The local Baha�i members are hoping to bring awareness of the imprisonment of their members, prosecuted because of their religious views.
Many Bahai�s moved out of Iran in the mid-1980s to countries like Australia.
Darlington�s Parisa Mohebi moved to Australia from Tehran and Pakistan after her parents fled Iran in 1985.
She said it was shocking that in today�s world religious prejudice could lead the Iranian authorities to lock up the seven leaders.
Iranian authorities say those imprisoned will be released as soon as they renounce their religious beliefs.
The five men and two women have been in prison since they were arrested in 2008 and subjected to trials which ordered a 20-year jail term each.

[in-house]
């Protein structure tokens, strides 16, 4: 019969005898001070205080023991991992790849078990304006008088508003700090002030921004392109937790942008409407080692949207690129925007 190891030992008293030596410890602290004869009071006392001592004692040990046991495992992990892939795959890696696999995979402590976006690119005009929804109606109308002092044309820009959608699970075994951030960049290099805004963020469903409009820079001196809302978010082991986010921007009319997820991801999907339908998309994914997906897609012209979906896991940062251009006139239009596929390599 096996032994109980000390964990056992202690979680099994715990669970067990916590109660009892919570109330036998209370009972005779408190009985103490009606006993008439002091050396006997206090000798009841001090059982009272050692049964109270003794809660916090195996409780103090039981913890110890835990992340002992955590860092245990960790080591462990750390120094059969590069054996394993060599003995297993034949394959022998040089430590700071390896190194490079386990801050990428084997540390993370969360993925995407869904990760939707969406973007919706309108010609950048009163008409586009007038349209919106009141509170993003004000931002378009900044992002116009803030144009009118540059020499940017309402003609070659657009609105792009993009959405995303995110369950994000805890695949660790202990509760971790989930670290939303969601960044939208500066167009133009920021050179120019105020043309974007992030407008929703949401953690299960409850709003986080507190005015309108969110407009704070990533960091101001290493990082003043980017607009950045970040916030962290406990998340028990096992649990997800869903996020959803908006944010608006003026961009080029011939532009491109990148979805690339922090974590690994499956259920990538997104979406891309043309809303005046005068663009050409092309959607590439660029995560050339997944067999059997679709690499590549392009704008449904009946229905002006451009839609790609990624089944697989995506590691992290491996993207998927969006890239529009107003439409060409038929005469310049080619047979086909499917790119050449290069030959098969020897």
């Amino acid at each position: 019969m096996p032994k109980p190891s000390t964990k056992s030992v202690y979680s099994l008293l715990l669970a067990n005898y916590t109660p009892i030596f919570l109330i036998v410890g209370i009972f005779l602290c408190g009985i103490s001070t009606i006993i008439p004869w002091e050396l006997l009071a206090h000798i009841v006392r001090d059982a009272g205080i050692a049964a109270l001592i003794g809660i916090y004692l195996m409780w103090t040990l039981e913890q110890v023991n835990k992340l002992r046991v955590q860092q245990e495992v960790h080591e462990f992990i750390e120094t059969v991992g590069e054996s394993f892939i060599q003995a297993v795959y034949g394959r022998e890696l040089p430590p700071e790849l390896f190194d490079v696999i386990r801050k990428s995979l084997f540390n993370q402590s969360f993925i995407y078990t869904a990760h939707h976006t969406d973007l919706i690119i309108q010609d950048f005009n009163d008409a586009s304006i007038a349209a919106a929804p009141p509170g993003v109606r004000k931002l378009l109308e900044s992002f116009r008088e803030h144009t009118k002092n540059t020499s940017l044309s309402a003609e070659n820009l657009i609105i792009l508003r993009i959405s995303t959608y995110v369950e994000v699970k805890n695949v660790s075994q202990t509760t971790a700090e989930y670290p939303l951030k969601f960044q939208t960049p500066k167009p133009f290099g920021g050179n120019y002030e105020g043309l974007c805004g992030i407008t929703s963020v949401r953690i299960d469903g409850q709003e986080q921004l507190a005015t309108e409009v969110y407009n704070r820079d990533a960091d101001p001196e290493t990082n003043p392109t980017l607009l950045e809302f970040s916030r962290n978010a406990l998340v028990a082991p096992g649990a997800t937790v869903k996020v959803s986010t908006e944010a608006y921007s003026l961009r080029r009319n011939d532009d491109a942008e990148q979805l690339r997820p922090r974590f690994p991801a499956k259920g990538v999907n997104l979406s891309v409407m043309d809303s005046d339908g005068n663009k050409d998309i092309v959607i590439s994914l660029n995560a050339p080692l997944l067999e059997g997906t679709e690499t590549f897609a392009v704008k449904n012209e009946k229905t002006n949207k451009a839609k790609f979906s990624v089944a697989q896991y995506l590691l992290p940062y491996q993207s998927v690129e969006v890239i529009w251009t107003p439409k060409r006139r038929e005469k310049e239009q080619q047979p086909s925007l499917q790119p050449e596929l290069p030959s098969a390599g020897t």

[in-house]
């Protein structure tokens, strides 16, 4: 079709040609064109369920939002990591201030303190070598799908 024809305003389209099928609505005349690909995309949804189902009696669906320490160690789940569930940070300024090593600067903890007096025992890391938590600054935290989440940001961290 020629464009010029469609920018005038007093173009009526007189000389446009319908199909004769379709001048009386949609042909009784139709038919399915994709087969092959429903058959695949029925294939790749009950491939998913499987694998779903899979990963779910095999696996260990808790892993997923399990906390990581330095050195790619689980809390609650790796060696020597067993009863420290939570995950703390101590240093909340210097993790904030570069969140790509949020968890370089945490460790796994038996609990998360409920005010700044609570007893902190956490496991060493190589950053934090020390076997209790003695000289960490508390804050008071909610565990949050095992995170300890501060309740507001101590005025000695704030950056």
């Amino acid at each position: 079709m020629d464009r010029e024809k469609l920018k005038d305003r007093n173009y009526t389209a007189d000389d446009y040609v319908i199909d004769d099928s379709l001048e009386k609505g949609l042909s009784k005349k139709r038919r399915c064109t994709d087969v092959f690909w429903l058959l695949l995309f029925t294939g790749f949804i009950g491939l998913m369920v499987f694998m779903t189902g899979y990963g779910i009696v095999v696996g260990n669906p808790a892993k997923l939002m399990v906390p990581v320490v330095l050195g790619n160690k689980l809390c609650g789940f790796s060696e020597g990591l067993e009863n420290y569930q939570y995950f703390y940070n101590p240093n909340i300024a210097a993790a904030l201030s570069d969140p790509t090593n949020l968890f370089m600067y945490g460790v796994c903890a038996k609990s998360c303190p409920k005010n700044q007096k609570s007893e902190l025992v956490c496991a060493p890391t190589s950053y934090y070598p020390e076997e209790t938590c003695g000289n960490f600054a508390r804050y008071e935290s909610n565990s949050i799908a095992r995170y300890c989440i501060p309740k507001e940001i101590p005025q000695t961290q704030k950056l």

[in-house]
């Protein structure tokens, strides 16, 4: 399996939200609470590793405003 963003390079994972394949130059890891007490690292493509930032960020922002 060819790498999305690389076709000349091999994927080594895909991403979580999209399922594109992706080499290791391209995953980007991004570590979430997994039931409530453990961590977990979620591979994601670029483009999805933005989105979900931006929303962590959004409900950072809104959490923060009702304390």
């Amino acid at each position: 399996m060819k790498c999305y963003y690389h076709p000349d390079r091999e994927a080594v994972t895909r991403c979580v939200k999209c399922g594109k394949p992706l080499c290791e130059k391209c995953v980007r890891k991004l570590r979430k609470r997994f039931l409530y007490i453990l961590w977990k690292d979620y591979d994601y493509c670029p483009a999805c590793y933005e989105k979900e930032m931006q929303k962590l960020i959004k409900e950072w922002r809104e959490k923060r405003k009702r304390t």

Foreign Minister Julie Bishop also expressed her deep concern of the Bahai�s held in Iran last year at their sixth anniversary of imprisonment.
She said at the time she regretted the ongoing human rights abuses in Iran, including the treatment of religious minorities such as the Baha�i community.
Ms Bishop said Australia expressed its concern about the use of the death penalty, ongoing intimidation and arbitrary arrest of human rights defenders, political activist, journalists and lawyers.
Last year Ms Bishop called on Iran to release the seven Baha�i leaders.
�We continue to urge Iran to respect the human rights of all detainees and to ensure all trials are conducted fairly,� she said.
Ms Mohebi said she was also pleased that the House of Representatives had passed a bipartisan motion which called for the end to persecution of Bahai�s in Iran.